6, Jun, 24

Sold Out Secret Lair Crossover Creates 6900% Reprint Premium!

Article at a Glance

The change to Secret Lair products this year has seriously changed the game for the MTG brand. Previously, Secret Lairs have mostly been printed to demand. This ensured that any customer who wanted a Secret Lair was able to get one. Citing long shipping times as a major issue with this business model, Wizards of the Coast has made the decision to switch things up this year.

Nowadays, everything is pre-printed, and quantities for each Secret Lair are limited. While this does improve shipping times, it does so at the cost of availability. It’s not uncommon for a high-demand Secret Lair to sell out on the first day of the sale. Frustratingly, these can be very difficult to acquire after they’ve sold out.

In the most recent Secret Lair sale, one Secret Lair sold out in just a few hours. The Hatsune Miku crossover was incredibly popular, selling out in an extremely aggressive manner. Whether MTG players, Hatsune Miku fans, or scalpers who were interested in this product, there was a lot of demand for this crossover.

If you’re interested in acquiring this Secret Lair or its contents, you still can. That said, everything is now absurdly expensive.

Hatsune Miku Secret Lair

Getting a copy of the sold-out Hatsune Miku Secret Lair is still possible, but you’ll have to part with more money than you may think. Just a few days ago, a bundle for all of the Hatsune Miku Secret Lairs sold on TCGplayer for a whopping $500! Individual Hatsune Miku Secret Lairs are going for between $130 and $200 depending on the variant, and sales seem to be rather consistent. This is absurdly expensive for a Secret Lair that was sold at $30-40 depending on the variant.

Focusing on Singles showcases just how crazy the markups for these Hatsune Miku cards really are. Let’s take a look at Miku, the Renowned for example. This is a skinned reprint of Feather, the Redeemed, a card first revealed in War of the Spark. While this is a somewhat popular Boros Commander, there isn’t a lot of demand overall for Feather.

Typically, a normal variant of Feather, the Redeemed will set you back about 50 cents to purchase. Miku, the Renowned, however, costs $35-40 depending on the variant. Worryingly, the listed prices on TCGplayer are even more absurd.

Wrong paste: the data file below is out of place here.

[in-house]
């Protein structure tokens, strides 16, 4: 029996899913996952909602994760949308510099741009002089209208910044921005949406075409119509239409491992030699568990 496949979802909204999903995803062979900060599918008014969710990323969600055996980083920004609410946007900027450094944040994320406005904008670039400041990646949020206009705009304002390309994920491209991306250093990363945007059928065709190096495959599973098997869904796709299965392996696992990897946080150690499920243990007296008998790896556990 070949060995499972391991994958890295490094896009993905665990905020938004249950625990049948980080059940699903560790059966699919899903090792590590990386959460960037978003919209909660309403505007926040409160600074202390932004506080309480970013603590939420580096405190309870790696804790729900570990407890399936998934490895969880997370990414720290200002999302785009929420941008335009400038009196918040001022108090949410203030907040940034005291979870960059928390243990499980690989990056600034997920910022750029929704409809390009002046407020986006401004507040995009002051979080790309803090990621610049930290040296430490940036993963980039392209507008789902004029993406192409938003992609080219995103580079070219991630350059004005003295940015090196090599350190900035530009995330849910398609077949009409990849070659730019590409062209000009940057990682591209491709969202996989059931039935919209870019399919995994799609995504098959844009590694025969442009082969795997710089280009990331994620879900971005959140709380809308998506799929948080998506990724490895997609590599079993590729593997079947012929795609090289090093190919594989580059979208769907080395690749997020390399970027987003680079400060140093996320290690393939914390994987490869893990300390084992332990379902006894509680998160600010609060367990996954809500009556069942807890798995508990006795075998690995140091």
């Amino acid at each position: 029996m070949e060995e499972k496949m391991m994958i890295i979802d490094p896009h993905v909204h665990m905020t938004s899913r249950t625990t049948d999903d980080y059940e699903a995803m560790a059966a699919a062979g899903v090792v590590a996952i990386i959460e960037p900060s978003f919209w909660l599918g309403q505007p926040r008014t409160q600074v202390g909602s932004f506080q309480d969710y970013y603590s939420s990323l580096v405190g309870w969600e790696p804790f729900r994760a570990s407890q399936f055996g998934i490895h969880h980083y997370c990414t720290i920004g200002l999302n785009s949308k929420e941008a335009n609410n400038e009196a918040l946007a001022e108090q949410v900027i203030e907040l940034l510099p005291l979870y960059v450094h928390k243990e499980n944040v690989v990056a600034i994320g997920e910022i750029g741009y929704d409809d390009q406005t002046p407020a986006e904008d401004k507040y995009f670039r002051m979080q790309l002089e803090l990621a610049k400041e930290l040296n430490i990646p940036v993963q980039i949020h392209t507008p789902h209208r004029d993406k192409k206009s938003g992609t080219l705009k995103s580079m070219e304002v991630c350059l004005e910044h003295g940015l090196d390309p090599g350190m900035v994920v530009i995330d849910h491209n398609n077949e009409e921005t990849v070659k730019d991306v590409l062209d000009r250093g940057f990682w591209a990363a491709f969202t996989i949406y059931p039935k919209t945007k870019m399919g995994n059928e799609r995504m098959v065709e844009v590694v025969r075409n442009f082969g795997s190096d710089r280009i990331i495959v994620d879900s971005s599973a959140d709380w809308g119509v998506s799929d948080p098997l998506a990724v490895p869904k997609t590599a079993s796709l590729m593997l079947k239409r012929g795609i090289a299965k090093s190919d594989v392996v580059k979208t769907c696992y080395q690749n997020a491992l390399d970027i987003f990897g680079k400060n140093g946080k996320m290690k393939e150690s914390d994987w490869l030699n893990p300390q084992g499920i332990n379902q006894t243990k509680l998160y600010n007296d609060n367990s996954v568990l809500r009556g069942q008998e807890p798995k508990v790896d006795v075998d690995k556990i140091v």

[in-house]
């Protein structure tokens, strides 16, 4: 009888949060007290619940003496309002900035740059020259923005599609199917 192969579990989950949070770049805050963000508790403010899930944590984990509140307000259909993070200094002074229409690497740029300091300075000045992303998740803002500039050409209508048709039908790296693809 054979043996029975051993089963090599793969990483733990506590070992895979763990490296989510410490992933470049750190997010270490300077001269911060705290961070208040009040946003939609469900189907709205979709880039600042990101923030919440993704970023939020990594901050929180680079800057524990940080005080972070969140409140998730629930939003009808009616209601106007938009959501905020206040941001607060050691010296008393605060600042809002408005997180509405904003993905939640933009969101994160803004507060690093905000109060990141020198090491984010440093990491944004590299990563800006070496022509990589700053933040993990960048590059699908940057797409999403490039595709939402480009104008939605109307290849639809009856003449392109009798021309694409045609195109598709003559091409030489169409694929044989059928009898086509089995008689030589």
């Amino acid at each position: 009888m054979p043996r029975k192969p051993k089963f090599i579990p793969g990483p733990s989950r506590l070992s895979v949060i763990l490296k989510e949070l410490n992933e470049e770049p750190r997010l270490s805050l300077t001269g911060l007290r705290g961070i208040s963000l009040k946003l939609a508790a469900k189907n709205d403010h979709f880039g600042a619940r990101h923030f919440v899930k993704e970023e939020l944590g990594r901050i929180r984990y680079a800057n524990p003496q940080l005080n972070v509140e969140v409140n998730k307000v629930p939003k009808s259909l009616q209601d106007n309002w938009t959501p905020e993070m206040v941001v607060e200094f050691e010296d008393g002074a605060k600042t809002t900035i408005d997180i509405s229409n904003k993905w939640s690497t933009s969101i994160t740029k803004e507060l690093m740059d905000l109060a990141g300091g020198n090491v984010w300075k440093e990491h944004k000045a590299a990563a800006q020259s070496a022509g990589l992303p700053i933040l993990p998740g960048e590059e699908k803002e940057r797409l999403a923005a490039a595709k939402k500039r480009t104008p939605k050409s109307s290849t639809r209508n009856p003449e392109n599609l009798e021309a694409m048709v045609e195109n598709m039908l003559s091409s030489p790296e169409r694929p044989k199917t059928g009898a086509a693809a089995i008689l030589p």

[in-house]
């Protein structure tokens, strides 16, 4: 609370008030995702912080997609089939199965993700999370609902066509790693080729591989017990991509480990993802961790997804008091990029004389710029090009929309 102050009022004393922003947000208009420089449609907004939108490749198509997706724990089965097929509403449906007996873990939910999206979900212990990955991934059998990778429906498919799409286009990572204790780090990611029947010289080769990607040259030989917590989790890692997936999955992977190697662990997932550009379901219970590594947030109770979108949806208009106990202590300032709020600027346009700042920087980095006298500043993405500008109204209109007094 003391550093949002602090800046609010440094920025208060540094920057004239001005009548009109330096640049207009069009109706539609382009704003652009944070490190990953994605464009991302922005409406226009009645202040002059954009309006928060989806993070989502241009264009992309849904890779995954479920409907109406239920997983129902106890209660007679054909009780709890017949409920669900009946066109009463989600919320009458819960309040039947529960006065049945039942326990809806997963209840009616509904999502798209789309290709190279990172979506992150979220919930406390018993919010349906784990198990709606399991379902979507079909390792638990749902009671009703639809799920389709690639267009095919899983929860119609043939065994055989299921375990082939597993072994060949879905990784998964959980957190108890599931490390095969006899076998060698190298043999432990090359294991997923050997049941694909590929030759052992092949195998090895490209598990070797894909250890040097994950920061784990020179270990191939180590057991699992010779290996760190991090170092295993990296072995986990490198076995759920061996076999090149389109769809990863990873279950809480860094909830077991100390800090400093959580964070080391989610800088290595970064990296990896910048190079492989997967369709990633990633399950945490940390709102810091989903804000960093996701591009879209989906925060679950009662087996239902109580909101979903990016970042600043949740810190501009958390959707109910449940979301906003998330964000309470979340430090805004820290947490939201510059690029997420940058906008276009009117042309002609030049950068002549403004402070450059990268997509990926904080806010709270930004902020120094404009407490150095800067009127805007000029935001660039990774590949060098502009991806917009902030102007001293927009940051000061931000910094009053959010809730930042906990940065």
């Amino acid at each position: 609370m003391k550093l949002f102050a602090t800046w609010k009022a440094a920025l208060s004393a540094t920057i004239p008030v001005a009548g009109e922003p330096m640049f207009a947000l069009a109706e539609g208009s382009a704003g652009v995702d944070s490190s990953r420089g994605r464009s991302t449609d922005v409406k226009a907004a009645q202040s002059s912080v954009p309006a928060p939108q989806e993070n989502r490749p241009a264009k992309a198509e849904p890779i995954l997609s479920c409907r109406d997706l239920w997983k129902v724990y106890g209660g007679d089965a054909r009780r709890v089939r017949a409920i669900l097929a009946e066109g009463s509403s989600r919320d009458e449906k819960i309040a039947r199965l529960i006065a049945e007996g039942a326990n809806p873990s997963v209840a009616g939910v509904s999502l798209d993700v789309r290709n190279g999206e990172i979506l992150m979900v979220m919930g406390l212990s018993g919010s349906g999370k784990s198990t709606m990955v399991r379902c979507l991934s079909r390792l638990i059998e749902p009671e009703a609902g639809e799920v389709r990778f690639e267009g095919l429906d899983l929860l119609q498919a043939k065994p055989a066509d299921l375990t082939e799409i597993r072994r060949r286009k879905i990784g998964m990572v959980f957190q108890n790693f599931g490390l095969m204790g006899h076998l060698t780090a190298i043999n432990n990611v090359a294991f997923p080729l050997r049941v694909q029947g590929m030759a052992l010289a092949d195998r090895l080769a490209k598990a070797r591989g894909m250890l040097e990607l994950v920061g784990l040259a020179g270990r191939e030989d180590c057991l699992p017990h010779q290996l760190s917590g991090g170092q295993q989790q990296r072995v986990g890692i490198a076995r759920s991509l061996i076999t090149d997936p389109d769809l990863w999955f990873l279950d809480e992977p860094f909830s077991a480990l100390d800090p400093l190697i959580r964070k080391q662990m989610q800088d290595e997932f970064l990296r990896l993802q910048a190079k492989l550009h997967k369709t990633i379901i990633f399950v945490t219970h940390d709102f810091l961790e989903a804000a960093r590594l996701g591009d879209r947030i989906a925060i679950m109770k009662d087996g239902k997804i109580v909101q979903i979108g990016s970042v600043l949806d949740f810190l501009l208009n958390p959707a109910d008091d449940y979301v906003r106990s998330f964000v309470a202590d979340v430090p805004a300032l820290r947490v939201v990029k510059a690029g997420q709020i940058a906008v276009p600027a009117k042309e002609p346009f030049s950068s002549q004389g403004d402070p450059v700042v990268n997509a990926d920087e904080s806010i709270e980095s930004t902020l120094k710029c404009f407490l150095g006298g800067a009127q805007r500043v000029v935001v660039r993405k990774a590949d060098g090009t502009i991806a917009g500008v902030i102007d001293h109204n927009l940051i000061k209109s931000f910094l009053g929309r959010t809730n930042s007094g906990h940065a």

Other Miku Reprints

2024 Spring Superdrop Secret Lair x Hatsune Miku Sakura Superstar

While Miku, the Renowned may be the most egregious price spike of the bunch, other reprints found in the Hatsune Miku Secret Lairs have also experienced shocking price spikes. Miku, Lost but Singing, a reprint of Azusa, Lost but Seeking, goes for about $20 in its nonfoil Japanese variant, and will occasionally go for $30 or more in its English variant. Outside of other premium variants, Azusa, Lost but Seeking only goes for about $5, with a general lack of a foil multiplier.

Similarly, normal variants of Inspiring Vantage are hardly exciting, even if they are a popular and playable Boros fast land. If you’re looking to save some cash, this card can be picked up for as low as $1.25, which isn’t bad by any means. On the opposite end of the spectrum, we now have the new Hatsune Miku variant, which sells for between $18 and $22!

Chandra’s Ignition, featured as Miku’s Spark, is probably the least egregious price spike of the bunch between variants. Unlike the other cards on this list, Chandra’s Ignition actually needed a reprint. This card often sees Commander play, fueling some nightmare-inducing combos between itself and cards like Blightsteel Colossus. As a result of this, the financial value of Chandra’s Ignition is relevant, going for about $8-9. In comparison, Miku’s Spark was going for $20 but appears to be spiking towards $40 at the moment.

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The Slops

The last two Hatsune Miku reprints are definitely the most forgettable. In the case of Miku, Lost but Singing, Inspiring Vantage, and Miku’s Spark, there are obvious homes for these cards across Magic’s various decks. Sadly, the same can’t be said for the other cards in the Secret Lair x Hatsune Miku: Sakura Superstar drop.

Compared to the other reprints, Harmonize and Shelter really miss the mark. While Harmonize does see some budget Commander play, I personally really dislike the card. It feels incredibly clunky to use in a game. Ultimately, there are so many more efficient cards to use.

Harmonize has no secondary market value for its cheaper variants. Despite this, the card still has some serious secondary market value as a Hatsune Miku reprint. Japanese variants appear to be going for about $11.75, while English ones hit $30!

Shelter, despite seeing little to no play at all, still goes for about $24 for its Hatsune Miku variant. Once again, this reprint has no secondary market value for its cheaper variants.

Don’t Wait!

These comparisons reveal just how much scarcity and valuable intellectual property can catapult the value of MTG cards. Anyone who cashed in on these Hatsune Miku Secret Lairs has the potential to make some serious profit. Sadly, this means that some players who genuinely wanted these cards as collectibles or as game pieces will have to pay higher prices for them than they probably should.

Either way, this serves as a great reminder for players to get in on the Secret Lairs they are really passionate about quickly. While there will always be an opportunity to find what you are looking for, you may need to pay more than you’re willing to acquire them.

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